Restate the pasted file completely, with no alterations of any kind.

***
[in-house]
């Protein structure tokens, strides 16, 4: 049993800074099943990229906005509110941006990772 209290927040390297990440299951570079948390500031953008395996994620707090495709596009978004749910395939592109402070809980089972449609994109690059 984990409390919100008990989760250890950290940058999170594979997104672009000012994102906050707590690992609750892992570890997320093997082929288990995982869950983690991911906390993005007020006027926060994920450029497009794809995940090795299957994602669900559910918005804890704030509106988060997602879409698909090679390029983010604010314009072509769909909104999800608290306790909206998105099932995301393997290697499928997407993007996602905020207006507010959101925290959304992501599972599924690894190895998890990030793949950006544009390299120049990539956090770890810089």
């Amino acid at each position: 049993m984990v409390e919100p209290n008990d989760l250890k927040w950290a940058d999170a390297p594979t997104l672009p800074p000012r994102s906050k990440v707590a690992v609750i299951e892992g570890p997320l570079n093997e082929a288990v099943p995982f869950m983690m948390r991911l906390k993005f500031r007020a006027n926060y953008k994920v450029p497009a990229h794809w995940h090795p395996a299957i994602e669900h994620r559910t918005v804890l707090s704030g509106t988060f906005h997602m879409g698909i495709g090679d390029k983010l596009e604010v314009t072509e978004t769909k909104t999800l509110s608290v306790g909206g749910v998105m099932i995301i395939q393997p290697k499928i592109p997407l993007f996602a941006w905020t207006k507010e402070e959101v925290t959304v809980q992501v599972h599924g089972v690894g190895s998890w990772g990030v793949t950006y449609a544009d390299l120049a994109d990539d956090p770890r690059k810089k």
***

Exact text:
[in-house]
């Protein structure tokens, strides 16, 4: 049993800074099943990229906005509110941006990772 209290927040390297990440299951570079948390500031953008395996994620707090495709596009978004749910395939592109402070809980089972449609994109690059 984990409390919100008990989760250890950290940058999170594979997104672009000012994102906050707590690992609750892992570890997320093997082929288990995982869950983690991911906390993005007020006027926060994920450029497009794809995940090795299957994602669900559910918005804890704030509106988060997602879409698909090679390029983010604010314009072509769909909104999800608290306790909206998105099932995301393997290697499928997407993007996602905020207006507010959101925290959304992501599972599924690894190895998890990030793949950006544009390299120049990539956090770890810089």
């Amino acid at each position: 049993m984990v409390e919100p209290n008990d989760l250890k927040w950290a940058d999170a390297p594979t997104l672009p800074p000012r994102s906050k990440v707590a690992v609750i299951e892992g570890p997320l570079n093997e082929a288990v099943p995982f869950m983690m948390r991911l906390k993005f500031r007020a006027n926060y953008k994920v450029p497009a990229h794809w995940h090795p395996a299957i994602e669900h994620r559910t918005v804890l707090s704030g509106t988060f906005h997602m879409g698909i495709g090679d390029k983010l596009e604010v314009t072509e978004t769909k909104t999800l509110s608290v306790g909206g749910v998105m099932i995301i395939q393997p290697k499928i592109p997407l993007f996602a941006w905020t207006k507010e402070e959101v925290t959304v809980q992501v599972h599924g089972v690894g190895s998890w990772g990030v793949t950006y449609a544009d390299l120049a994109d990539d956090p770890r690059k810089k």